stony

or ston·ey

[stoh-nee]
See more synonyms for stony on Thesaurus.com
adjective, ston·i·er, ston·i·est.
  1. full of or abounding in stones or rock: a stony beach.
  2. pertaining to or characteristic of stone.
  3. resembling or suggesting stone, especially in its hardness.
  4. unfeeling; merciless; obdurate: a stony heart.
  5. motionless or rigid; without expression, as the eyes or a look: a hard, stony stare.
  6. petrifying; stupefying: stony fear.
  7. having a stone or stones, as fruit.
  8. Slang. stone-broke.

Origin of stony

before 1000; Middle English; Old English stānig. See stone, -y1
Related formsston·i·ly, adverbston·i·ness, nounun·ston·i·ly, adverbun·ston·i·ness, nounun·ston·y, adjective

Synonyms for stony

See more synonyms for on Thesaurus.com
Dictionary.com Unabridged Based on the Random House Unabridged Dictionary, © Random House, Inc. 2018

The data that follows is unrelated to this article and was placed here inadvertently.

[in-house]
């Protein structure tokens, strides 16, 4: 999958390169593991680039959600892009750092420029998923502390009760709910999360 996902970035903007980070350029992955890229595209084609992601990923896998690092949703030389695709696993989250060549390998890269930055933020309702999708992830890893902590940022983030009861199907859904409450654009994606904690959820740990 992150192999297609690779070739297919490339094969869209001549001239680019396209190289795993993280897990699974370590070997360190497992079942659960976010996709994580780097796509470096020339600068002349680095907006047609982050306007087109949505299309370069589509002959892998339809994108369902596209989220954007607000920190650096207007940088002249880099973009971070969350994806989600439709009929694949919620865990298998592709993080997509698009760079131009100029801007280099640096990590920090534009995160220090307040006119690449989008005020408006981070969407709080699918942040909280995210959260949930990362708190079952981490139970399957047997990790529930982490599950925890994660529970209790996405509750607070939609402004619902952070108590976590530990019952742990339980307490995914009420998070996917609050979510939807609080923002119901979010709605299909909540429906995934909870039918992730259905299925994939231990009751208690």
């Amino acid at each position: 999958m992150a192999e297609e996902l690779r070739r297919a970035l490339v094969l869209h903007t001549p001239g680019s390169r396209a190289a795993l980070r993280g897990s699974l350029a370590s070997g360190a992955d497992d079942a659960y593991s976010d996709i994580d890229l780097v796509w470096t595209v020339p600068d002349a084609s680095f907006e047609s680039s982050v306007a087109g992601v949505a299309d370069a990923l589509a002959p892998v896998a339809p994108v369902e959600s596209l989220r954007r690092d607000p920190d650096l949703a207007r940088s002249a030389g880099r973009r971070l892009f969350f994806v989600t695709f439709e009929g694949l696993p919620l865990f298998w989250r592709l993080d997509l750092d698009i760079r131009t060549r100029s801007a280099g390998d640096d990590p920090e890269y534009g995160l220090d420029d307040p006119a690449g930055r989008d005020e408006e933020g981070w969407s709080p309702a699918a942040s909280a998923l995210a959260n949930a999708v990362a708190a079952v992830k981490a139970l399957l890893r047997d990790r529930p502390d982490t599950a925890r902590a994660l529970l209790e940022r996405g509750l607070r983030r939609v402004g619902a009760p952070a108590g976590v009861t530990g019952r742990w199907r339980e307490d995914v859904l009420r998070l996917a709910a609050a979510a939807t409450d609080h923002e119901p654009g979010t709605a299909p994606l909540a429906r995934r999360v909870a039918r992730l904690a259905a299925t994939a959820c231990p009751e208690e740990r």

Examples from the Web for stony

Contemporary Examples of stony

Historical Examples of stony

  • The ground is stony, and scarce any thing but gravel, mixt with a little earth.

    The History of Louisiana

    Le Page Du Pratz

  • But it was Stony Mountain that was of most importance to the British.

  • At this time, young Dunlap was introduced to the stony paths of playwriting.

    Andr

    William Dunlap

  • His horrible pleading fell on stony ears, and he changed his tune.

    Louisiana Lou

    William West Winter

  • To his further remonstrances she interposed a stony silence.

    Louisiana Lou

    William West Winter


British Dictionary definitions for stony

stony

stoney

adjective stonier or stoniest
  1. of or resembling stone
  2. abounding in stone or stones
  3. unfeeling, heartless, or obdurate
  4. short for stony-broke
Derived Formsstonily, adverbstoniness, noun
Collins English Dictionary - Complete & Unabridged 2012 Digital Edition © William Collins Sons & Co. Ltd. 1979, 1986 © HarperCollins Publishers 1998, 2000, 2003, 2005, 2006, 2007, 2009, 2012

Word Origin and History for stony
adj.

Old English stanig; see stone (n.) + -y (2).

Online Etymology Dictionary, © 2010 Douglas Harper